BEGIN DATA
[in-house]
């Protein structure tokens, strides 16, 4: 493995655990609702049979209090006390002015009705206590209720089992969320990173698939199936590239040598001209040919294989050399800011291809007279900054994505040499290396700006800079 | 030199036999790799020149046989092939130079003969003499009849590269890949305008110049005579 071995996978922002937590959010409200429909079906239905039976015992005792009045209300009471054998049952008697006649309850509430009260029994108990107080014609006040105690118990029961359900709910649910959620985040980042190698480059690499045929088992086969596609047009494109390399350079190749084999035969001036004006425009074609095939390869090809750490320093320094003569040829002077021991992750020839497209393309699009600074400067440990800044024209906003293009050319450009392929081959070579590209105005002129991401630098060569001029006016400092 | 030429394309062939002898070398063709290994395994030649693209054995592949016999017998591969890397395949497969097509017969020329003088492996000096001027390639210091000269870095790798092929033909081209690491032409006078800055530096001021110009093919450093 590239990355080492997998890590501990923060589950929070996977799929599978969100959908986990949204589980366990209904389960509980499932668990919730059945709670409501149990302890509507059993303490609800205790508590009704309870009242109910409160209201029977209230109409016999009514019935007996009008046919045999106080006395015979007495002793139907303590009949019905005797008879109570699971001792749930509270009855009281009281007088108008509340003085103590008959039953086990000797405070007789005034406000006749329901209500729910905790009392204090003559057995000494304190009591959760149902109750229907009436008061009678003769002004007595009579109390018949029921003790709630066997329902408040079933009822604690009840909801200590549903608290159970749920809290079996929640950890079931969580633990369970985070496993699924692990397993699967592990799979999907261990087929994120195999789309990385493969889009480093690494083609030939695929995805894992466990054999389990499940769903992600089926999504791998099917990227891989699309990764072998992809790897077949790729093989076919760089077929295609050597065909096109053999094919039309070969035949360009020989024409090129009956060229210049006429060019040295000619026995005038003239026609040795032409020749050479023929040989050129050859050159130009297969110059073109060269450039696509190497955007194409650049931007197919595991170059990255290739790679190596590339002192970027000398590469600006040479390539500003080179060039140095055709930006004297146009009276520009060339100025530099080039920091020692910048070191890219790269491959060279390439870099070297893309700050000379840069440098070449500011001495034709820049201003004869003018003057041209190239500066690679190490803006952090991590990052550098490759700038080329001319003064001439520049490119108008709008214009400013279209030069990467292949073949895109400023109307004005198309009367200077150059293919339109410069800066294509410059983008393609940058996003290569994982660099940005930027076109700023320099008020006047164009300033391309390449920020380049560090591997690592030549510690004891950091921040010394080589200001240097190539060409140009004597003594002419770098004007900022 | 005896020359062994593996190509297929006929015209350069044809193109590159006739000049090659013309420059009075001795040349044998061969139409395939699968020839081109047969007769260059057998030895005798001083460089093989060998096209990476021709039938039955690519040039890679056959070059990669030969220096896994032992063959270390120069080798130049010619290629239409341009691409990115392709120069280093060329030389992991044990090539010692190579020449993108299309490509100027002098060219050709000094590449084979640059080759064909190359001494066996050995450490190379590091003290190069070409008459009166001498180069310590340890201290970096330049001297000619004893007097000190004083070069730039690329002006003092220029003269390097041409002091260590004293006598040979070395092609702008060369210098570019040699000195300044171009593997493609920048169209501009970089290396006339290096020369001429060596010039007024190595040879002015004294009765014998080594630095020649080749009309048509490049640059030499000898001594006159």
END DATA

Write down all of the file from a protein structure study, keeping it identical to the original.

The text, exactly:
[in-house]
């Protein structure tokens, strides 16, 4: 493995655990609702049979209090006390002015009705206590209720089992969320990173698939199936590239040598001209040919294989050399800011291809007279900054994505040499290396700006800079 | 030199036999790799020149046989092939130079003969003499009849590269890949305008110049005579 071995996978922002937590959010409200429909079906239905039976015992005792009045209300009471054998049952008697006649309850509430009260029994108990107080014609006040105690118990029961359900709910649910959620985040980042190698480059690499045929088992086969596609047009494109390399350079190749084999035969001036004006425009074609095939390869090809750490320093320094003569040829002077021991992750020839497209393309699009600074400067440990800044024209906003293009050319450009392929081959070579590209105005002129991401630098060569001029006016400092 | 030429394309062939002898070398063709290994395994030649693209054995592949016999017998591969890397395949497969097509017969020329003088492996000096001027390639210091000269870095790798092929033909081209690491032409006078800055530096001021110009093919450093 590239990355080492997998890590501990923060589950929070996977799929599978969100959908986990949204589980366990209904389960509980499932668990919730059945709670409501149990302890509507059993303490609800205790508590009704309870009242109910409160209201029977209230109409016999009514019935007996009008046919045999106080006395015979007495002793139907303590009949019905005797008879109570699971001792749930509270009855009281009281007088108008509340003085103590008959039953086990000797405070007789005034406000006749329901209500729910905790009392204090003559057995000494304190009591959760149902109750229907009436008061009678003769002004007595009579109390018949029921003790709630066997329902408040079933009822604690009840909801200590549903608290159970749920809290079996929640950890079931969580633990369970985070496993699924692990397993699967592990799979999907261990087929994120195999789309990385493969889009480093690494083609030939695929995805894992466990054999389990499940769903992600089926999504791998099917990227891989699309990764072998992809790897077949790729093989076919760089077929295609050597065909096109053999094919039309070969035949360009020989024409090129009956060229210049006429060019040295000619026995005038003239026609040795032409020749050479023929040989050129050859050159130009297969110059073109060269450039696509190497955007194409650049931007197919595991170059990255290739790679190596590339002192970027000398590469600006040479390539500003080179060039140095055709930006004297146009009276520009060339100025530099080039920091020692910048070191890219790269491959060279390439870099070297893309700050000379840069440098070449500011001495034709820049201003004869003018003057041209190239500066690679190490803006952090991590990052550098490759700038080329001319003064001439520049490119108008709008214009400013279209030069990467292949073949895109400023109307004005198309009367200077150059293919339109410069800066294509410059983008393609940058996003290569994982660099940005930027076109700023320099008020006047164009300033391309390449920020380049560090591997690592030549510690004891950091921040010394080589200001240097190539060409140009004597003594002419770098004007900022 | 005896020359062994593996190509297929006929015209350069044809193109590159006739000049090659013309420059009075001795040349044998061969139409395939699968020839081109047969007769260059057998030895005798001083460089093989060998096209990476021709039938039955690519040039890679056959070059990669030969220096896994032992063959270390120069080798130049010619290629239409341009691409990115392709120069280093060329030389992991044990090539010692190579020449993108299309490509100027002098060219050709000094590449084979640059080759064909190359001494066996050995450490190379590091003290190069070409008459009166001498180069310590340890201290970096330049001297000619004893007097000190004083070069730039690329002006003092220029003269390097041409002091260590004293006598040979070395092609702008060369210098570019040699000195300044171009593997493609920048169209501009970089290396006339290096020369001429060596010039007024190595040879002015004294009765014998080594630095020649080749009309048509490049640059030499000898001594006159």